It’s three AM and I’ve been writing. I’m tired and ready for bed, but before I lay down, I check. She lies awake.
She can’t sleep the night through. Awake, alone in the dark, I don’t know how long she’s lain like this. I give her water and kiss her head.
She sips a drink to wet her lips, not interested in swallowing. Her legs are crossed, her hand clutches the rail, and she is sideways in the bed. She’s been writhing. It’s another rough night.
I straighten her out, stretch her leg and feel the tightness. A Charlie-horse is in her thigh that never goes away. I try to imagine what that is like.
I put ice in her water and raise her head to let her drink through a straw. I know she likes the cold water. No one gives her ice anymore.
She drinks the whole glass, and whispers, “That’s good.” Then rests her head.
That’s all she’ll say, I don’t expect more. Her brain was split apart by stroke, half of it dead more than a decade now. The stroke shut her mouth.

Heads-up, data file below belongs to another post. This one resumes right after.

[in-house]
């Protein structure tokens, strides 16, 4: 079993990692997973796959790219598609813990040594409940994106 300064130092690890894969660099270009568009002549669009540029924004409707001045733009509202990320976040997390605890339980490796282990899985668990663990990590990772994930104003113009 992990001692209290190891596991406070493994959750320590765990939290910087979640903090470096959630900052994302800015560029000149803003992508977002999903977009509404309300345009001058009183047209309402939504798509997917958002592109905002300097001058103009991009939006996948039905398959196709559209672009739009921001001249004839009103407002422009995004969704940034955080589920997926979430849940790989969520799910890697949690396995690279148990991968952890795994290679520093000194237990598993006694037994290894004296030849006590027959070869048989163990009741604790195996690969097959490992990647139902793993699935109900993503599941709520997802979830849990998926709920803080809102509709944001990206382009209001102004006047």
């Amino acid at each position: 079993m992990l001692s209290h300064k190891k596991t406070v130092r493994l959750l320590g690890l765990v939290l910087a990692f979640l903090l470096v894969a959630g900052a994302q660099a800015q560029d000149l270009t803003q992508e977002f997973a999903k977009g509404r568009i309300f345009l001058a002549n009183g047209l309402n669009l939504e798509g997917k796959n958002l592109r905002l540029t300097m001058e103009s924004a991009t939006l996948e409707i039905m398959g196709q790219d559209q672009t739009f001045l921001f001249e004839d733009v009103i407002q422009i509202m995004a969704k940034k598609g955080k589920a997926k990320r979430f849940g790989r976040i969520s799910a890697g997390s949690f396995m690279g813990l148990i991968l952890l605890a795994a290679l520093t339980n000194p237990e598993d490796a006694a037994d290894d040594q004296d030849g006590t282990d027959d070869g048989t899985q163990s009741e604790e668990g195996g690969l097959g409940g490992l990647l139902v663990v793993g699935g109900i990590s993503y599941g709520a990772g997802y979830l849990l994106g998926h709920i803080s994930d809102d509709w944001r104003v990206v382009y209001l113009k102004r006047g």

She’ll have lucid times on a good day, if she’s stimulated. She rattled-off five short sentences one afternoon, totally coherent communication, but that happens less often. Most days, there isn’t much stimulation.
We get her up at nine for the bathroom. Then at noon for coffee and cookies – that’s her favorite. Oatmeal and banana for breakfast, sitting in the wheelchair. Mid-afternoon we move her to the Big Chair, where she naps until five. Then it’s coffee and cookies again before dinner and to bed about eight. That’s her day.
Except for the meals and the transfers, she sits like a piece of furniture, barely animated, barely awake, as we go about our business. The room is calm and quiet, with the TV usually on a station the health care worker watches.
The lovely woman who helps care for Mom will not be here today, so I’ll do these things, plus take her to the bathroom, clean her ass, wipe the piss off the floor, dress her in a clean gown and scrub my hands before serving her cookies.
If she can’t get back to sleep, I’ll have to get her up to the bathroom and then the Big Chair. This gets her leg bending so it eases the muscle and she can sleep. The Big Chair reclines.